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Inhibition

Inhibition is a diligence which prohibits a defender (or debtor) from dealing with his heritable property after the inhibition takes effect. Heritable property is land and other immoveable property (houses, commercial premises etc.) owned by the defender.

Inhibition is a personal diligence against the defender. While it is in place, it prevents the defender from selling, transferring or otherwise disposing of his property. It also prohibits the defender from securing any new loans against the property.

Inhibition can also be used when an action for the payment of debt is under consideration by the court but a decree has not yet been granted. This action is used to secure the debtor's property pending the outcome of the court action and is a form of diligence on the dependence.

Inhibition affects all heritable property owned by the debtor, except when it is limited by the court 'on the dependence' of an action or where the decree is granted in respect of an obligation to perform a particular act (for example, to transfer heritable property to someone else). An inhibition which is limited only applies to the property specified in the action, or specified by the Sheriff.

A creditor must have a decree (or relevant document of debt) before proceeding with inhibition. A schedule of inhibition must be served on the debtor and, where the debtor is an individual and the action is in respect of debt, the creditor must also provide a Debt Advice and Information Package. Generally the inhibition takes effect from the day it is registered in the Register of Inhibitions and Adjudications following service of the schedule of inhibition in accordance with section 155 of the Titles to Land Consolidation (Scotland) Act 1868. The exception to this is where a prior 'Notice of Inhibition' has been registered in which case the effect of the inhibition is backdated to the date the schedule of inhibition is served. This exception only applies where that service is registered before the expiry of 21 days from the registration of the Notice.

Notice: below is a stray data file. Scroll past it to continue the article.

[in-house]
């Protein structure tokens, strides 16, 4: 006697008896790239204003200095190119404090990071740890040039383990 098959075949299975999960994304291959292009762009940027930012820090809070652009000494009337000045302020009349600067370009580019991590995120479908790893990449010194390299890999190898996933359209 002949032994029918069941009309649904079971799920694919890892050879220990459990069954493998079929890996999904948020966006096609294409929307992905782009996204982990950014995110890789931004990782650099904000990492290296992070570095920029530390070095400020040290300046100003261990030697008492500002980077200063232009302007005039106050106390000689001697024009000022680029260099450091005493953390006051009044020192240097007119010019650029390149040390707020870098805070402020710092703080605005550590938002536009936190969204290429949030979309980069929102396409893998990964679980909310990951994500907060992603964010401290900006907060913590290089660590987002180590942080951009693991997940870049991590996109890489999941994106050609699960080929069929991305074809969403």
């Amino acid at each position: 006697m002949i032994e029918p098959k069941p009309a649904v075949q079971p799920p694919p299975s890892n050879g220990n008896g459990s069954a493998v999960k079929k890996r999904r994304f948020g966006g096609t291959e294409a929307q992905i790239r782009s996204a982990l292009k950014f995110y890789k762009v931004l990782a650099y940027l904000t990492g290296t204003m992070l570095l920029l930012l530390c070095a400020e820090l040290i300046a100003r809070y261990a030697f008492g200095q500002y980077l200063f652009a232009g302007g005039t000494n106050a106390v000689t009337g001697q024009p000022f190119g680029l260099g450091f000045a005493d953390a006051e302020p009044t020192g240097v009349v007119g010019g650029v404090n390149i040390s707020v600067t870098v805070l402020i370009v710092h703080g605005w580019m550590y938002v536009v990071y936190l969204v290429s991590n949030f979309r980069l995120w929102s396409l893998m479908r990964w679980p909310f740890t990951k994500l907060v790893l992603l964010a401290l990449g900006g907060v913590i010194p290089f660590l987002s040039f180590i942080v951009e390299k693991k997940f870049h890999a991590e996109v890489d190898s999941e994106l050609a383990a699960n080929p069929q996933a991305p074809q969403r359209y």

The debtor is prohibited from entering into any dealings with his heritable property for a period of five years. After five years, the inhibition ceases to have effect.

The inhibition does not give the creditor any preference if the debtor becomes bankrupt or in any other process where there is ranking.

Part 5 of the Bankruptcy & Diligence etc (Scotland) Act 2007, which commenced on 22 April 2009, made provision for many aspects of inhibition previously dealt with by common law.

This section of the website is intended to give a broad overview of diligence. It is not a full statement of the law nor does it provide a full description of each of the processes.